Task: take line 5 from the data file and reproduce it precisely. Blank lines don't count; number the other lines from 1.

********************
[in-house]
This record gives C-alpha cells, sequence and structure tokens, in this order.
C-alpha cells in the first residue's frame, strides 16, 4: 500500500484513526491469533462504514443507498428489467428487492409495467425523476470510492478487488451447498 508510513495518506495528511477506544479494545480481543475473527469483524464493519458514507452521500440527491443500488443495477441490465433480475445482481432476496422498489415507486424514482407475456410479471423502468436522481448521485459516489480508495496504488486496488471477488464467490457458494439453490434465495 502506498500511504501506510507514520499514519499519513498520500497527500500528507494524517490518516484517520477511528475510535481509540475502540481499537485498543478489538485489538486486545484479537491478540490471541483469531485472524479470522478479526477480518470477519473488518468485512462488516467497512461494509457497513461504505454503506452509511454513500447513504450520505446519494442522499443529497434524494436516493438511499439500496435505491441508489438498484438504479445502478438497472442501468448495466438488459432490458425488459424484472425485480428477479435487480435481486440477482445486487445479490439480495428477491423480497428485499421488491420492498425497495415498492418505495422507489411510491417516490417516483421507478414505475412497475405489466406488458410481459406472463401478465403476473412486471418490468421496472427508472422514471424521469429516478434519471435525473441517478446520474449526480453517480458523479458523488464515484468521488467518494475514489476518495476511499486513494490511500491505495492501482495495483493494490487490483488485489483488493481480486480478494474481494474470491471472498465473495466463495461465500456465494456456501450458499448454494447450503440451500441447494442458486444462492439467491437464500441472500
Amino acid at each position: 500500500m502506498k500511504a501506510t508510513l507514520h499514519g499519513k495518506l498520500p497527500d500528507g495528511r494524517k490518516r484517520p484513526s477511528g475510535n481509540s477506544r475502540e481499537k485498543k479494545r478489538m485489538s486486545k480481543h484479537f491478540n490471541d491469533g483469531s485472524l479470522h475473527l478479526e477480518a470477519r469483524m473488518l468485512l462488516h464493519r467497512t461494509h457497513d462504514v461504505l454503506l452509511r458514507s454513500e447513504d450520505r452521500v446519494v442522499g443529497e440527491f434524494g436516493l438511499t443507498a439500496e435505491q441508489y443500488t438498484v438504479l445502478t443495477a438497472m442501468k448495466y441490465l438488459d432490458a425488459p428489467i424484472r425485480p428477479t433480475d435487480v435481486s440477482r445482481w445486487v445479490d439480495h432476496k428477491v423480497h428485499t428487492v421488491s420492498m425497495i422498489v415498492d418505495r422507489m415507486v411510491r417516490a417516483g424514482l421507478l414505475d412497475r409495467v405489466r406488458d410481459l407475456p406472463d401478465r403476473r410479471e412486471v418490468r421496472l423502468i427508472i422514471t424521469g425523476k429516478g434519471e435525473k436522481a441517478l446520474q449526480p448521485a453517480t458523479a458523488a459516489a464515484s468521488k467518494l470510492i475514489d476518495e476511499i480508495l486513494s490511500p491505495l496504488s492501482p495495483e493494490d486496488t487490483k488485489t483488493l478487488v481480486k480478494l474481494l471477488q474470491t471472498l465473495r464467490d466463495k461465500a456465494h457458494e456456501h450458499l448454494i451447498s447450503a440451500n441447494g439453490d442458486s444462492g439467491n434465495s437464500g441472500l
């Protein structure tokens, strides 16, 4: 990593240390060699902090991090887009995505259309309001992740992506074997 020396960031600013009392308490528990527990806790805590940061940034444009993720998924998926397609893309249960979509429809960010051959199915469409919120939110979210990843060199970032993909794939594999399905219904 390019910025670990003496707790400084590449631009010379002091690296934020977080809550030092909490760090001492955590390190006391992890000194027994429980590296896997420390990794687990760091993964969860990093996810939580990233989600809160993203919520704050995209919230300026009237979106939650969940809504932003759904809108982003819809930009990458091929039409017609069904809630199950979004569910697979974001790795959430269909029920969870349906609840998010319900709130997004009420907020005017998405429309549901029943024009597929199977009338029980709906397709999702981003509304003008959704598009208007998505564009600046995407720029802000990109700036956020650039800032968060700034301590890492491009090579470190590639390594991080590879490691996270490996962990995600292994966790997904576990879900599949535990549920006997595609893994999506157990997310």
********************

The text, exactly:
């Protein structure tokens, strides 16, 4: 990593240390060699902090991090887009995505259309309001992740992506074997 020396960031600013009392308490528990527990806790805590940061940034444009993720998924998926397609893309249960979509429809960010051959199915469409919120939110979210990843060199970032993909794939594999399905219904 390019910025670990003496707790400084590449631009010379002091690296934020977080809550030092909490760090001492955590390190006391992890000194027994429980590296896997420390990794687990760091993964969860990093996810939580990233989600809160993203919520704050995209919230300026009237979106939650969940809504932003759904809108982003819809930009990458091929039409017609069904809630199950979004569910697979974001790795959430269909029920969870349906609840998010319900709130997004009420907020005017998405429309549901029943024009597929199977009338029980709906397709999702981003509304003008959704598009208007998505564009600046995407720029802000990109700036956020650039800032968060700034301590890492491009090579470190590639390594991080590879490691996270490996962990995600292994966790997904576990879900599949535990549920006997595609893994999506157990997310």